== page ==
Today I went to visit my friend at his apartment and when I got there I could only find a space that had signs saying that a permit was required or the car would be towed at the owners expense. I called my friend who assured me that it would be okay and I told him “I am worried that something will happen, like I will get towed. If something happens will you pay for it? He responded that he would and that I didn’t need to worry. When I left his house I had received a 50 dollar parking ticket. I told my friend and asked him to pay for the ticket, as he promised that if something happened he would pay for it, however, he refuses to pay. Is it wrong to expect him to pay for the ticket?

Answer:

This is an interesting question.

There are two main reasons why the friend might be obligated to pay.

First of all, it is possible that the case will fall under the rule of mareh dinar le-shulchani. If a person is given bad advice (concerning the authenticity of a coin), and the person receiving the advice clearly stated his reliance on the advisor, the advisor is obligated to pay for the loss incurred.

However, in this case the obligation is not certain, because it is possible that his advice was in fact true, and that there is only a tiny chance of being fined (only that you were unlucky). However, if his advice was actually bad advice (and he is not considered an ‘expert’ in matters of parking tickets), then this is a good reason to consider him obligated to pay.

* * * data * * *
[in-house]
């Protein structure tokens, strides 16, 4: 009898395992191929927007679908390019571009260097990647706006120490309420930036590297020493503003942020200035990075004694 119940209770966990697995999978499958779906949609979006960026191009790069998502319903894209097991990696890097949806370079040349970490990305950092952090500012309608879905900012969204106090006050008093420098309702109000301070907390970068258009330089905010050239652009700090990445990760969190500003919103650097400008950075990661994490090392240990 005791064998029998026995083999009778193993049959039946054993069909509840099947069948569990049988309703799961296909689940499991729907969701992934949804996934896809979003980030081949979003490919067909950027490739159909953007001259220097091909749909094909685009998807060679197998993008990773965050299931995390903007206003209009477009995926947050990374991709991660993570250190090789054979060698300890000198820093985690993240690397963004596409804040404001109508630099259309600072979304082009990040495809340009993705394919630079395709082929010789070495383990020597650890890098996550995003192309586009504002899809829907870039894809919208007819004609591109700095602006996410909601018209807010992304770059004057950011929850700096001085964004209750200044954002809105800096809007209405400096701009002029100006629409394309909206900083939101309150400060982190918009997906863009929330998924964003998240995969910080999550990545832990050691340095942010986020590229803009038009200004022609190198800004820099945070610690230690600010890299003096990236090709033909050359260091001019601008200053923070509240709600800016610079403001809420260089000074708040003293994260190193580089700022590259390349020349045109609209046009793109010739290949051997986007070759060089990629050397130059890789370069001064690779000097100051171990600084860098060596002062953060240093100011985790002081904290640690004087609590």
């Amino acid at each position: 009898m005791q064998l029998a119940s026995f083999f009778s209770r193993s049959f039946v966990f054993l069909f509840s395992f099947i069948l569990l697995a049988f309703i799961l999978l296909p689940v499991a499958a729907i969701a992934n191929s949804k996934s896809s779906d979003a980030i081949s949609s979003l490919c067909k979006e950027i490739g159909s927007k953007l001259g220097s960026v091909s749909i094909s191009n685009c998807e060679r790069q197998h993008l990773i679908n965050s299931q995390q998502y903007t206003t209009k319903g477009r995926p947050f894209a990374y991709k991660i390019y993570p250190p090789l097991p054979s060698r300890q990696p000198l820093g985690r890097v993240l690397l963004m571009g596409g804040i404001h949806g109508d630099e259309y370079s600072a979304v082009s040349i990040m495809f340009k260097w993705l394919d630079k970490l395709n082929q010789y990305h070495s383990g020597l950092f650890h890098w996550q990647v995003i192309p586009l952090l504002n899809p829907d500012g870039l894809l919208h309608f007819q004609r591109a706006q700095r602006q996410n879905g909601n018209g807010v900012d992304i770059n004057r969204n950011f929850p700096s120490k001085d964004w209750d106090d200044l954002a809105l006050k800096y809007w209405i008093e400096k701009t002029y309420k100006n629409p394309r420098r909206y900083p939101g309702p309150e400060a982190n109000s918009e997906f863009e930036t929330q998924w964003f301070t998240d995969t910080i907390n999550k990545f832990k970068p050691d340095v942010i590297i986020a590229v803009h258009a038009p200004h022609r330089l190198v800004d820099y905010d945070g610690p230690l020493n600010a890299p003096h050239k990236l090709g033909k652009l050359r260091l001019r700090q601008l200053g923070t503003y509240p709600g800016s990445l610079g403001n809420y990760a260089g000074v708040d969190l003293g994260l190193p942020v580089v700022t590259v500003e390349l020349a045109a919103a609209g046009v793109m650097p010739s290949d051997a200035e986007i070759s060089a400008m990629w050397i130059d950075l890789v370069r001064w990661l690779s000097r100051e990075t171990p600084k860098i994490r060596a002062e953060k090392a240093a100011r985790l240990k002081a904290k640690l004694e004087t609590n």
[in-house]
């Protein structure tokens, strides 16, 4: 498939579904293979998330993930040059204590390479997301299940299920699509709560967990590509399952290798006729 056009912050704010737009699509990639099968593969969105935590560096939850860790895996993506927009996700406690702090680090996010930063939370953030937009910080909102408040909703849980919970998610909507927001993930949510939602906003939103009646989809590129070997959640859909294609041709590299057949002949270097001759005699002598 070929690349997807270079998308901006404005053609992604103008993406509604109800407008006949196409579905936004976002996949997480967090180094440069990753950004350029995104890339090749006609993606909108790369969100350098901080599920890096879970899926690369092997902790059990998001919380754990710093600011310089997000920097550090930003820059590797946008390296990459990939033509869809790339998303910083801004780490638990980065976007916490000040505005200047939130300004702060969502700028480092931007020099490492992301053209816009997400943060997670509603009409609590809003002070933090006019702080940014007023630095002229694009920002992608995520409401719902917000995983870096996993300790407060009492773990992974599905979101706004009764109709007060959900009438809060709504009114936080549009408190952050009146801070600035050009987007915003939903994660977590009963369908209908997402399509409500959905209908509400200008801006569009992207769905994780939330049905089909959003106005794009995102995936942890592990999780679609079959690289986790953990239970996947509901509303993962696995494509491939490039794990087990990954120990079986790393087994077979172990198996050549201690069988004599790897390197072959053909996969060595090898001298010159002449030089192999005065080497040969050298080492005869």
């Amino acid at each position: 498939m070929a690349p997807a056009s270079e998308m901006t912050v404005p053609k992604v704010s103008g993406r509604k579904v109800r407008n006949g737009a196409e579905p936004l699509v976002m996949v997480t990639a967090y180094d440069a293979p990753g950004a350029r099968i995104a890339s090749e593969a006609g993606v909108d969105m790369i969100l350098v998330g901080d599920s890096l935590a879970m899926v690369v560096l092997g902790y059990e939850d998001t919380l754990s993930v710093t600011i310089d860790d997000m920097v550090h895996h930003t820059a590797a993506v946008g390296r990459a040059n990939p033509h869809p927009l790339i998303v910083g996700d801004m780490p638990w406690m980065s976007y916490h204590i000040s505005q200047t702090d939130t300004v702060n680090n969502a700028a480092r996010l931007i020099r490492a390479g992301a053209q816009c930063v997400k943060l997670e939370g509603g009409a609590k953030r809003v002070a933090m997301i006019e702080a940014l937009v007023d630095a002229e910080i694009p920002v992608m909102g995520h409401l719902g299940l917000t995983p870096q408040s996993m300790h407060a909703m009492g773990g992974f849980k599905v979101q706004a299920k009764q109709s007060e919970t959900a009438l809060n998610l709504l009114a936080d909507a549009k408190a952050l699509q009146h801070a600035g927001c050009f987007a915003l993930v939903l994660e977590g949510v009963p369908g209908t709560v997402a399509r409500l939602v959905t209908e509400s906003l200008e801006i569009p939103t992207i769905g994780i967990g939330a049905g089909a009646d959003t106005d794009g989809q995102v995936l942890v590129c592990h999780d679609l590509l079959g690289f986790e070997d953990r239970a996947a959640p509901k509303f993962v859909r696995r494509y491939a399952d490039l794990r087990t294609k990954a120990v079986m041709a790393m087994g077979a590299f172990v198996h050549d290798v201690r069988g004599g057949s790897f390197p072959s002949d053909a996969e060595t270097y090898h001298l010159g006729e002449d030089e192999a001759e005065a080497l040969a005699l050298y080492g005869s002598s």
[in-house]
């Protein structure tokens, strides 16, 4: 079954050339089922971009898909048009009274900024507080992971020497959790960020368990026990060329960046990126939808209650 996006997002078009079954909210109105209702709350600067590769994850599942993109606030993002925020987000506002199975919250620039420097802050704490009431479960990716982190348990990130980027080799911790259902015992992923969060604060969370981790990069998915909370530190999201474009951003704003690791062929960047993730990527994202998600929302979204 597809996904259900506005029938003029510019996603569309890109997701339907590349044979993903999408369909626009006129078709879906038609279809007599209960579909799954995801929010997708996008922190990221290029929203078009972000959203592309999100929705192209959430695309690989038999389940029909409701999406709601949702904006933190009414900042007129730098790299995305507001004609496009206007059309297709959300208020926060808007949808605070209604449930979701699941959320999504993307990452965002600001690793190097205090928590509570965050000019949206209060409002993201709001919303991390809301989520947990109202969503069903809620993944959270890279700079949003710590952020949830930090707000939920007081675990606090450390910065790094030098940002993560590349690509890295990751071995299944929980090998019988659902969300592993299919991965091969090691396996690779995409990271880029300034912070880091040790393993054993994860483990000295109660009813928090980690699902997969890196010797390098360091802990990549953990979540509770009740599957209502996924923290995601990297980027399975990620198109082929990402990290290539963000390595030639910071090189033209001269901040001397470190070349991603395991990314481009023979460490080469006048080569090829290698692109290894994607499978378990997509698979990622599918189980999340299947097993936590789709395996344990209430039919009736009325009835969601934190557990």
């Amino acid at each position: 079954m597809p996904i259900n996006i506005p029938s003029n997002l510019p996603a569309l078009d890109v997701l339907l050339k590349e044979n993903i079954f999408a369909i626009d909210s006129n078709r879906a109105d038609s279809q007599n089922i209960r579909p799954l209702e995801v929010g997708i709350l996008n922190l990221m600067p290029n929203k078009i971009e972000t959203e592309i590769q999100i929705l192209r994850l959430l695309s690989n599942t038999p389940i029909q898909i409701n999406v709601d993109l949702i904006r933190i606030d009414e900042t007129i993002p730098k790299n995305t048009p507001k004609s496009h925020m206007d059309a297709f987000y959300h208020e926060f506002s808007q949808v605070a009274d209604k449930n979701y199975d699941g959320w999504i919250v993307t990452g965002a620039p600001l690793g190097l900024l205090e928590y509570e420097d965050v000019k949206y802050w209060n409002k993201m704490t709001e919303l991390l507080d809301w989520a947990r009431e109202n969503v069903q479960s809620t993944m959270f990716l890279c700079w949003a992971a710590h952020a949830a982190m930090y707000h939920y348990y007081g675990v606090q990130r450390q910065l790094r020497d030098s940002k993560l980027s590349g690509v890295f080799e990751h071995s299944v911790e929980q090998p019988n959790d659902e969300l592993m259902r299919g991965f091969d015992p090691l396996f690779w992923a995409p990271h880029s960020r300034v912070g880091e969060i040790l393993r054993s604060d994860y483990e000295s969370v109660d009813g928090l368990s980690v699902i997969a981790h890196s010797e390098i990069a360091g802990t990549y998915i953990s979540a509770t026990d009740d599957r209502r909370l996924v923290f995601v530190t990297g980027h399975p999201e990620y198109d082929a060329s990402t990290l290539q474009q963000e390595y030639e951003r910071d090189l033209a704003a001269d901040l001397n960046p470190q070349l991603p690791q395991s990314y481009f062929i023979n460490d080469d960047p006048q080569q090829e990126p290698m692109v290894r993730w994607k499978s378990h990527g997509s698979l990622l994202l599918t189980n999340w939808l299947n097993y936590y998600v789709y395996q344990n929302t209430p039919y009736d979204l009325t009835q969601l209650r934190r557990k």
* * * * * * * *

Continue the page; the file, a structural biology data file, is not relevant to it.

Another reason why he might be obligated to pay is the law of arev, a halachic guarantor. Because he agreed to guarantee your expense, and you parked the car based on his guarantee, the halachah of arev will appear to apply. However, the case is a case of asmachta (reliance) — he only agreed to pay the fine because he assumed that you won’t be fined — and where there is asmachta there is a dispute among authorities over the obligation to pay (see Shulchan Aruch and Rema, Choshen Mishpat 131:10; see also Bach).

Therefore, there is certainly good reason to expect the friend to pay for the ticket. However, if taken to Beis Din, it is not a foregone conclusion that he will be obligated to pay.

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